Canadian freedivers know exactly why I am doing this, don’t worry, my daughter has outgrown the skirt.
We dove just North of Parry Sound a few weeks ago, which is in the beginning of black fly season. Because black flies are attracted by CO2, they simply loved to hang out on the top of our snorkels.
We are diving again this weekend which will be in the middle of black fly season, which means that I need to be prepared.
Even though I am not a vegetarian, there is a limit to the amount of black flies I can eat.
I have put together this tutorial showing my high tech solution.
The end result
You can request detailed design and structural drawings.
Freediving Competition, what is it all about…
While freediving is an exercise in relaxation, it’s easy to psyche yourself out on the competition front. There’s rules you have to consider; you might have a case of the jitters that day; you could stumble upon some other inexplicable personal wall. What’s crucial is that you stay relaxed in spite of those things!
It’s important to remember that you are freediving for yourself and yourself only and competition is a great place to test yourself and your limits, surrounded by an encouraging and supportive community. When you put your airways below the surface and start your dive, you set out to do your best to come up clean in the end. There have been times when I’ve gone way beyond what I had done in training and come up triumphant and there have been times when I played it safe.
There have been times when I didn’t listen to myself and pushed too hard.
You do your best and, whatever happens, you should use that as a learning experience. You might surprise yourself in the best way possible.
And so, for those of you that are participating in a freediving competition for the first time, here are a few pointers for The Day from someone that’s been ‘round the competition block a few times…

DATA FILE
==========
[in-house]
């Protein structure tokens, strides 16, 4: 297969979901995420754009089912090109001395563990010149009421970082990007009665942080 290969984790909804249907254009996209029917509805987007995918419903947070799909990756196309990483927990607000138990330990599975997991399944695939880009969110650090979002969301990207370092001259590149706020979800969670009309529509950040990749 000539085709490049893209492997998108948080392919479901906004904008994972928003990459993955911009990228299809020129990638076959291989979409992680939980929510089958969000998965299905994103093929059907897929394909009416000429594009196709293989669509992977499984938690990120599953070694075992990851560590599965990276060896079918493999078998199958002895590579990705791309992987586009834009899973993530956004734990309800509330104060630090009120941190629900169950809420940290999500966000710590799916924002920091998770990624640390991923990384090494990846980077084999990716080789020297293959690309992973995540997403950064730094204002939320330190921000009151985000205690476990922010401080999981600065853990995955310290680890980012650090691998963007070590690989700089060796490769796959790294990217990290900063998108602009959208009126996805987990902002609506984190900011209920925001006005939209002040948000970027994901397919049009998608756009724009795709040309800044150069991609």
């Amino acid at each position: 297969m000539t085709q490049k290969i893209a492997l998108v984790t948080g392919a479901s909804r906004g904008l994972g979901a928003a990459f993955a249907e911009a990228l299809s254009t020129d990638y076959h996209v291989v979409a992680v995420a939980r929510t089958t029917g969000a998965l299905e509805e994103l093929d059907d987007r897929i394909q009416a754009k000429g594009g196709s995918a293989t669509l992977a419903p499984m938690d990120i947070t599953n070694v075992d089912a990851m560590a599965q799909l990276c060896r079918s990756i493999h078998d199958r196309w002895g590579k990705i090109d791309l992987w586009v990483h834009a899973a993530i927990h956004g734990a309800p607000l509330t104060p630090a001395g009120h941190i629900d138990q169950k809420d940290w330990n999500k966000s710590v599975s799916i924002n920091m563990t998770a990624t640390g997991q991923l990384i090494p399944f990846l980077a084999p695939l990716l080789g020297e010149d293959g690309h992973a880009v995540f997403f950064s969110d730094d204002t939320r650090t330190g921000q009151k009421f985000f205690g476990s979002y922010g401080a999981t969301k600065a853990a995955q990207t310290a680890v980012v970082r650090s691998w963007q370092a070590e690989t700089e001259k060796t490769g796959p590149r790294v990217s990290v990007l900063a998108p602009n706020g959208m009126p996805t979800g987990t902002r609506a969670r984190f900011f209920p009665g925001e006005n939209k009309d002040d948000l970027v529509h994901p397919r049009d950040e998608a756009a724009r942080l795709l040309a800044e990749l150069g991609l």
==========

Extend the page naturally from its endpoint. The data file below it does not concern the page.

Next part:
RELAX – first and foremost! Take a deep breath (from your belly up) and let it out, slowly. Do it now, even.
Hours before the competition
Don’t eat anything for at least 2 hours before your dive time, but remember to stay hydrated.
I wouldn’t advise doing cardio of High Intensity Interval Training a few days before the comp, but yoga is highly recommended! Be careful not to strain yourself, though.
Figure out your warm-up and equipment set-up routines even before you get to the pool. In freediving competition, you must be in sight of the judges an hour before your dive, so use that time to lay out your equipment and warm up on deck. An excellent way to do this, is to write everything down in the order that you’re to do them – write it down to the minute, but PLEASE REMEMBER to give yourself extra time for anything incidental.
Make a plan
Making a list/timesheet is a great way to make sure you don’t forget anything you intended to do – or any equipment you might need.
You’ll thank yourself later, trust me!
For your wetsuit, I would recommend NOT putting it on too early, as you’ll likely overheat, but it’s important to give yourself enough time to tug it on with plenty of time given to relaxing afterwards. Putting on a wetsuit is a workout in and of itself and you need time to ‘cool down’.
Everybody’s warm up routine is different, so I won’t preach what’s best, but here’s an example based on what I do: I’ll start with light stretches to loosen up, and follow up with low-to-medium-intensity yoga. Then I will quite literally lie down on my yoga mat, shut my eyes and will my body to relax from the toes up. Talk yourself through each body-part – it helps.
Stay relaxed and loose for at least 20 minutes before your dive.
If music is something that helps you de-stress, plug those ears (but pay attention to your time). I would recommend the soothing sound of waves
I make sure I am ready to be in the water – suit, facial equipment, fins (if you’re doing that) – about 5 minutes before my dive. That gives me enough time to remember anything I might have forgotten.
In the end, competition is a great way to learn something about yourself and find room for improvement. They’re also a lot of fun.